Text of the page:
1. Briggs Duce. Arizona’s junior golfer from Sierra Vista shot a 66 Thursday at the U.S. Open local qualifying event, one of four golfers from a field of 74 at Sewailo Golf Course to move on to U.S. Open sectional qualifying. Duce finished one shot better than teammate Trevor Werbylo’s 67. Werbylo is an alternate for the U.S. Open field. Both Duce and Werbylo will be in the lineup this week in Louisville when Jim Anderson’s UA golf team opens play in the NCAA regionals for a second straight year.
2. Nick Gonzales. The Cienega High School grad, a sophomore second baseman at New Mexico State, went a combined 7 for 9 in victories over Arizona and UT-Rio Grande, with six extra-base hits. On Friday, Gonzales hit for the cycle and was 5 for 6. Through Friday, he was hitting .446 with 14 home runs and 68 RBIs, and ranks second in the NCAA in batting average and third in RBIs. He’s making a serious bid to become a first-team All-American.
3. Roman Bravo-Young. After becoming a first-team All-America wrestler at national champion Penn State in March, No. 8 nationally at 133 pounds, the Sunnyside High School grad was named a first-team Academic All-American last week. The Nittany Lions freshman has a 3.4 GPA and has been selected as a finalist for the United World Wrestling U23 team that will represent the United States this summer in Europe.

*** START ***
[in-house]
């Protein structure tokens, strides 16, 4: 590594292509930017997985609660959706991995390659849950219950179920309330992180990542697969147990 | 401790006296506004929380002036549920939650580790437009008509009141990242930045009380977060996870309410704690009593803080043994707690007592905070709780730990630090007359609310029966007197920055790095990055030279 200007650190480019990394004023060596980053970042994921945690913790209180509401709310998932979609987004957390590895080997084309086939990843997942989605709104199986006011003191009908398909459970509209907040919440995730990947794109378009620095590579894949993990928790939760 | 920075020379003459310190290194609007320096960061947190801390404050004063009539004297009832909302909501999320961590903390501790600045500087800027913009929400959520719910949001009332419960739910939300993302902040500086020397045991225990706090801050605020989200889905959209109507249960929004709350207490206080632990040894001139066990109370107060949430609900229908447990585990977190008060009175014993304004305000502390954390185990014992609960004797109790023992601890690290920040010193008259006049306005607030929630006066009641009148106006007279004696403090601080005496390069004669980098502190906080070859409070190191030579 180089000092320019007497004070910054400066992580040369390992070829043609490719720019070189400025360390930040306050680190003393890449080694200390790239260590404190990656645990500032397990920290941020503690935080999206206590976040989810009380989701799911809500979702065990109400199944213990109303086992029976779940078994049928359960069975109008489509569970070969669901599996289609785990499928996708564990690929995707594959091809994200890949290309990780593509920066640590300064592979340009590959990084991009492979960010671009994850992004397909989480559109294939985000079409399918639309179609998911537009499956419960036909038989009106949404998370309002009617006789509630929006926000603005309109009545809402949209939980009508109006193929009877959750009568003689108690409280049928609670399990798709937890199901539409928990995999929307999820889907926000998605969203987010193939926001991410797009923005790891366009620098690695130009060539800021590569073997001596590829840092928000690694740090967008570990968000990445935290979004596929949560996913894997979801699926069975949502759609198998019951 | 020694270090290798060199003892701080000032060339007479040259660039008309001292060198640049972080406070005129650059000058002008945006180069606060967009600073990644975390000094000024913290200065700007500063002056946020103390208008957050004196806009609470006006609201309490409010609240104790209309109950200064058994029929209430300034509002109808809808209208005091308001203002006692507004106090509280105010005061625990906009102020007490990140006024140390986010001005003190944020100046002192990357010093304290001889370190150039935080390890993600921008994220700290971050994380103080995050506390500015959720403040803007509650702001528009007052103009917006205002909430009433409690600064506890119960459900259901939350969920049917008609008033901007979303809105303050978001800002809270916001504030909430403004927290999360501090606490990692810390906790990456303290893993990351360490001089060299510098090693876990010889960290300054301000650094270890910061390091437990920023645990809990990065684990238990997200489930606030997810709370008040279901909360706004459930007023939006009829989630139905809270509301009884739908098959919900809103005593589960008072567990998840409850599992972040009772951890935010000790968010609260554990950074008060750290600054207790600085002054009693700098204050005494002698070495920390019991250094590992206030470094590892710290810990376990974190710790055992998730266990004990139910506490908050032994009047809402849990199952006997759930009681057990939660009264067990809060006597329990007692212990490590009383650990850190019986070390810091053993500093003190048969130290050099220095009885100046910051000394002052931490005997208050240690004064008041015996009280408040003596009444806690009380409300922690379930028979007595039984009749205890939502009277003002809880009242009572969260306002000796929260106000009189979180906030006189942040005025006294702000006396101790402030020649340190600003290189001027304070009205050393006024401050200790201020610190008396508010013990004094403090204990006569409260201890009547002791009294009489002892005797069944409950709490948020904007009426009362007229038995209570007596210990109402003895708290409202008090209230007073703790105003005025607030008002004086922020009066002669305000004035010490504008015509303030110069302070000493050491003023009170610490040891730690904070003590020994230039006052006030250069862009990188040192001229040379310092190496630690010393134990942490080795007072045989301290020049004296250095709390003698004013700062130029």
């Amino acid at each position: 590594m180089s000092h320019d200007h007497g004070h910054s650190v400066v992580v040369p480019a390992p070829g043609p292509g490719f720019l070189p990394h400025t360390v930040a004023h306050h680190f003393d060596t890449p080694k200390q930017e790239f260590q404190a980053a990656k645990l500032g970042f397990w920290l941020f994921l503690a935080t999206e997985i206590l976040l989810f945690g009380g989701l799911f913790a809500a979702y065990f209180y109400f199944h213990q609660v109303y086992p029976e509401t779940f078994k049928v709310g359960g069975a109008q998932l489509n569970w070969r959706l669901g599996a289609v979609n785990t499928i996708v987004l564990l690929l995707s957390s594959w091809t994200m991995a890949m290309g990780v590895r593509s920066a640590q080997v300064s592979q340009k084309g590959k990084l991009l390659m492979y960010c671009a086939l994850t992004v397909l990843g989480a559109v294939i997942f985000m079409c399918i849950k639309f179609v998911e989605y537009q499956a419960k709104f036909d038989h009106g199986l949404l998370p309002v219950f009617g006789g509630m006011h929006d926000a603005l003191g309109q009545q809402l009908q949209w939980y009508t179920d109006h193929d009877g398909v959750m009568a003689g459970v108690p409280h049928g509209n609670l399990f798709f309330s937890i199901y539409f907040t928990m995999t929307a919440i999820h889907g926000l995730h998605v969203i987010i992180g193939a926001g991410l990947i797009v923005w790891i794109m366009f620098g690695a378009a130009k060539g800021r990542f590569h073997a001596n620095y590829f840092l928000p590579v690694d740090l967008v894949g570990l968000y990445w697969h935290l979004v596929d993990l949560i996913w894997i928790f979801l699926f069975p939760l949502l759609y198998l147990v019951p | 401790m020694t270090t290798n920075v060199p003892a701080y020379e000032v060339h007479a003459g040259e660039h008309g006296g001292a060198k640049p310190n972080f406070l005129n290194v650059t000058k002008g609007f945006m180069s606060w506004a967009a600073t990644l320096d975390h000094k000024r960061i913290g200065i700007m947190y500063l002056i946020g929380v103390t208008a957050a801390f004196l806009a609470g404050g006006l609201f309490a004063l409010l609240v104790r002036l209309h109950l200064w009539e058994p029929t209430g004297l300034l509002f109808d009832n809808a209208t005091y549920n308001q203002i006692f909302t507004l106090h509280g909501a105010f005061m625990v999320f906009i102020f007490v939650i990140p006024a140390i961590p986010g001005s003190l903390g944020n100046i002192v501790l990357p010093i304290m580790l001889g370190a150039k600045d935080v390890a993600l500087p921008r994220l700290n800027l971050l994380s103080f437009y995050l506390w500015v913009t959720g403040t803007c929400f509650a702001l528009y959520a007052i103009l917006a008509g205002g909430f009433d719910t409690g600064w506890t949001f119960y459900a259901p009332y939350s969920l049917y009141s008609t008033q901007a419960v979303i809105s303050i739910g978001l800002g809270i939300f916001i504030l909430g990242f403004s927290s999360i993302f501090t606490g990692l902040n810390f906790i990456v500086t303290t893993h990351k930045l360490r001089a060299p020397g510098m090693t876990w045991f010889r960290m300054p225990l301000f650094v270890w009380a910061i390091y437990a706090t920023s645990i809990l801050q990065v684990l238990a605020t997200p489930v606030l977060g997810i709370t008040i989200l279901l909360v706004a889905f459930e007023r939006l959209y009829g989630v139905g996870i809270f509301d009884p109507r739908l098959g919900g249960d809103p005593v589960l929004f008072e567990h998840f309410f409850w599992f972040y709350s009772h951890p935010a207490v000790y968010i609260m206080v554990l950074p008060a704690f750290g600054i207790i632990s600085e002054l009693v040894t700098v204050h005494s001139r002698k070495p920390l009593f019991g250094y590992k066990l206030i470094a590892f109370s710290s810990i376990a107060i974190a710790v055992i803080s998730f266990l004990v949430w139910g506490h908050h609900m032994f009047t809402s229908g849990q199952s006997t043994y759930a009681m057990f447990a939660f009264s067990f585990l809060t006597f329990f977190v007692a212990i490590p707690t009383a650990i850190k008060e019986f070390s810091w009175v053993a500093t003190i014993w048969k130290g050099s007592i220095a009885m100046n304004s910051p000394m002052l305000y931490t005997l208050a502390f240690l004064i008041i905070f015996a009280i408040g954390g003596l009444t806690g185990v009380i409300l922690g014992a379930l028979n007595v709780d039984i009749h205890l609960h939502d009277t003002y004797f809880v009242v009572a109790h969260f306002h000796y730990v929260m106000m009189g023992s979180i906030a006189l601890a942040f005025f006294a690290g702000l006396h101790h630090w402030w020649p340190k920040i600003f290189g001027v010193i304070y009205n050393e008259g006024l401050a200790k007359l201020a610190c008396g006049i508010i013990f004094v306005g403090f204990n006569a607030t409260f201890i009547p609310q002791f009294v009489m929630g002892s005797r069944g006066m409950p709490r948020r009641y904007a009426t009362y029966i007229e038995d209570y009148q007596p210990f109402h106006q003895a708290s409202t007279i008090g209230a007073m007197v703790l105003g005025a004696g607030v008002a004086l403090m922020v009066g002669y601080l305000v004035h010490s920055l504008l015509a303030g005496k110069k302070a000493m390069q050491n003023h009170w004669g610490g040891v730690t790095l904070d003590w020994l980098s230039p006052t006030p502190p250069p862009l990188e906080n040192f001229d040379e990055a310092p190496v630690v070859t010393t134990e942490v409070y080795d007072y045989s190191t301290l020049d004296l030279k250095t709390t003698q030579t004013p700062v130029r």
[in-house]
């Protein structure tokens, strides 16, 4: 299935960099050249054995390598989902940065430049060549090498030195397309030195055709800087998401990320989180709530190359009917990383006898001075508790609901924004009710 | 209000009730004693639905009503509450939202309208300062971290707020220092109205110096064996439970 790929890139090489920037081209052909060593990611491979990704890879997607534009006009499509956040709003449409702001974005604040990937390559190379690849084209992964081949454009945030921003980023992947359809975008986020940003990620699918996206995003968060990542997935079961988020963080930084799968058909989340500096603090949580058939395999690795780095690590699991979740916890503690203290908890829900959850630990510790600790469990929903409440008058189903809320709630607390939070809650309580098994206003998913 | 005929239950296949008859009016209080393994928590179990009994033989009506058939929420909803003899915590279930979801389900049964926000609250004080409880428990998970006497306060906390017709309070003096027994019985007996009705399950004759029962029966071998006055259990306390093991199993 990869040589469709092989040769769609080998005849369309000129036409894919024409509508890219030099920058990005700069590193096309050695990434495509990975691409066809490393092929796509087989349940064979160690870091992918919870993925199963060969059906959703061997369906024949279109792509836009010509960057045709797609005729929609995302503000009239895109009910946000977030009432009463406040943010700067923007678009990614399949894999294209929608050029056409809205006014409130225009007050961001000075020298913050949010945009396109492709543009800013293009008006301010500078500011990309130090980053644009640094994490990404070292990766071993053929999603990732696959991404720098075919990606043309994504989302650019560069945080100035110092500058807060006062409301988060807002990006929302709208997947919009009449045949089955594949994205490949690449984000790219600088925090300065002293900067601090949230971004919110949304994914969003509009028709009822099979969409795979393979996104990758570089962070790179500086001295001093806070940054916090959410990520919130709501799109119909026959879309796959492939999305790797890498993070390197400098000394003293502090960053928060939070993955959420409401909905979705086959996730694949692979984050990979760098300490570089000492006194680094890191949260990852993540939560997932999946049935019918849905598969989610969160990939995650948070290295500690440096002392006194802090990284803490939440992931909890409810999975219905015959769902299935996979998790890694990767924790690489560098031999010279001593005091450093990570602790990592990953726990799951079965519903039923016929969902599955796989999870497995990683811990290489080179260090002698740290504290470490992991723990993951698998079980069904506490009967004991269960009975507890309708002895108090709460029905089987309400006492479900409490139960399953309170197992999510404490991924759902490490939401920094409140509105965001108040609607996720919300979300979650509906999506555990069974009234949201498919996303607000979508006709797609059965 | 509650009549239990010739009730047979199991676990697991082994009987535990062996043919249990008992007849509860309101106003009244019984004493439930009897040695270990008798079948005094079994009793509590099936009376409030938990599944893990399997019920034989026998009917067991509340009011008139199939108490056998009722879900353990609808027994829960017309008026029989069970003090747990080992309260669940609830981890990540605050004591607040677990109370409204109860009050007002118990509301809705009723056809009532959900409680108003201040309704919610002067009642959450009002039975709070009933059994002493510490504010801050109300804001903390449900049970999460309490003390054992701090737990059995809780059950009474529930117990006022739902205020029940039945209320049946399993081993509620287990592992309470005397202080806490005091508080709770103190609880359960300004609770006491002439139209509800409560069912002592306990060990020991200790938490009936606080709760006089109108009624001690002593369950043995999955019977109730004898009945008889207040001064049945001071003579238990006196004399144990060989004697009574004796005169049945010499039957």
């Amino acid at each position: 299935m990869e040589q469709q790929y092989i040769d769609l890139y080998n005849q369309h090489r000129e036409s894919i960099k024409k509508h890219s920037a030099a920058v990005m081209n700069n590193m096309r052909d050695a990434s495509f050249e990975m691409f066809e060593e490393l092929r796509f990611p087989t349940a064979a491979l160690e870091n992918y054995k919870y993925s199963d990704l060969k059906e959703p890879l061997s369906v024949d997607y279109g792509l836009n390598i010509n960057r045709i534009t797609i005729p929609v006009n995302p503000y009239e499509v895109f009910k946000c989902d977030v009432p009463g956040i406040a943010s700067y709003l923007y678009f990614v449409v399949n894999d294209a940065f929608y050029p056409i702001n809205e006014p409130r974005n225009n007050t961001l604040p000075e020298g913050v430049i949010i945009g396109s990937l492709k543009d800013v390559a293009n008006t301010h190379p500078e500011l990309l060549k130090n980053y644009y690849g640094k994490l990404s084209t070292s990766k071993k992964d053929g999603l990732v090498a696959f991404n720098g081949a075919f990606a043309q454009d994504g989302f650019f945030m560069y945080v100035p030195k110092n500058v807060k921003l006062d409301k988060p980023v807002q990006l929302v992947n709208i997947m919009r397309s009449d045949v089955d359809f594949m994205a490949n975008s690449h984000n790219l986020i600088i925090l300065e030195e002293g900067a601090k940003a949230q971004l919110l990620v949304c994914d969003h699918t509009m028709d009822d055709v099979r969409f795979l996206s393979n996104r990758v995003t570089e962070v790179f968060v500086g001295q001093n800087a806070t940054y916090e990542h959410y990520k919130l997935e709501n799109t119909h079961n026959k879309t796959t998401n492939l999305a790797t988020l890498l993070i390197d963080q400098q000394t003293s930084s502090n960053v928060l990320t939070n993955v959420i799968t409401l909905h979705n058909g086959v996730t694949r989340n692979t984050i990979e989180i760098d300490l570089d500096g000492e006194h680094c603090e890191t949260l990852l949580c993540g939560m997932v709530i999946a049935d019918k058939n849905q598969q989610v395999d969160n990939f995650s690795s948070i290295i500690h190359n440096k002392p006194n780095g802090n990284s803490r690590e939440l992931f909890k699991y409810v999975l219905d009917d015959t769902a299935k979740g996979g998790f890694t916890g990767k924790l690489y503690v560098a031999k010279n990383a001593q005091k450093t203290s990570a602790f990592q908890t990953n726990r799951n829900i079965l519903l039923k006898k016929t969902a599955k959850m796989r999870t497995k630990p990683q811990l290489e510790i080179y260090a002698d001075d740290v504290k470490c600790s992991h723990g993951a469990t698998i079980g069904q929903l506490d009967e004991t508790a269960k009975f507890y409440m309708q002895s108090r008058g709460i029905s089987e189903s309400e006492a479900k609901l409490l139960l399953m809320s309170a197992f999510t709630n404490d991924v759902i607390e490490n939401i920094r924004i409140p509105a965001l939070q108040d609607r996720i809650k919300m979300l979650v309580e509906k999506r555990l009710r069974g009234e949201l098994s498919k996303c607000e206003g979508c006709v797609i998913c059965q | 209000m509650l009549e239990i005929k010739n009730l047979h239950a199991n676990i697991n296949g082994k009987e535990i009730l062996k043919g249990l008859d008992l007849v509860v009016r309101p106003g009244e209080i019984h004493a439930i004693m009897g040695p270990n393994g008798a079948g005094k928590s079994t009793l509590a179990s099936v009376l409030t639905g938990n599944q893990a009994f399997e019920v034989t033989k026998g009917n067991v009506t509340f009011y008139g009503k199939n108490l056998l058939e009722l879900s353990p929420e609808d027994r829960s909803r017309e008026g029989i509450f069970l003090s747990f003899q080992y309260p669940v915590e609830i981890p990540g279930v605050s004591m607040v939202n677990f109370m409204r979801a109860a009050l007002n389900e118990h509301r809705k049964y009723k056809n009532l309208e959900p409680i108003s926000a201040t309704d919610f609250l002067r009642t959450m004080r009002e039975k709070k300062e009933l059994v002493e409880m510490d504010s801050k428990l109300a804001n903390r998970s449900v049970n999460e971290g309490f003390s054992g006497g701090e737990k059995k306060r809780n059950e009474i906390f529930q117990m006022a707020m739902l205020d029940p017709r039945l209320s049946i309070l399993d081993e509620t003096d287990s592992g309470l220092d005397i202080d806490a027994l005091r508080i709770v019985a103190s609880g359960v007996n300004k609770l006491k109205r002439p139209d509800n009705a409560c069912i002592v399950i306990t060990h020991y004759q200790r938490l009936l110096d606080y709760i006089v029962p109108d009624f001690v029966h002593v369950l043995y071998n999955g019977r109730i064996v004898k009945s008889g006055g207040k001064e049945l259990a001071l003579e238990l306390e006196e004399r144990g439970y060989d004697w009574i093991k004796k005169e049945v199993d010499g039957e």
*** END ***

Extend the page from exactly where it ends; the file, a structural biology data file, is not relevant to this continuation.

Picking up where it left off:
Dick McConnell's memorial service set for May 25
Four things to know about Tucson sports figures:
1. The memorial service for former Sahuaro High basketball coach Dick McConnell will be held Saturday, May 25, at 2 p.m. at Dick McConnell Gymnasium. Whatever the facility holds, 2,000 or thereabouts, it’s likely to be standing room only. McConnell died in April at 89.
2. One of the true success stories in the UA athletic department that hasn’t attracted public attention is the career of Blair Willis. A Canyon del Oro High grad, Willis was given a chance to work in the school’s media relations department 15 years ago. He worked his way up from an unpaid student intern to ultimately the No. 1 person operating the school’s baseball and football media relations duties. Willis resigned last week to accept a position at the UA Cancer Center. He will be missed.
3.Former Ironwood Ridge High baseball and football standout Jake Matthews, who started 15 games at linebacker for UA during the Rich Rodriguez years — including six for the 2014 Pac-12 South champions — last week was admitted to the UA College of Medicine. Now he’ll be able to stay home in his journey to become a physician.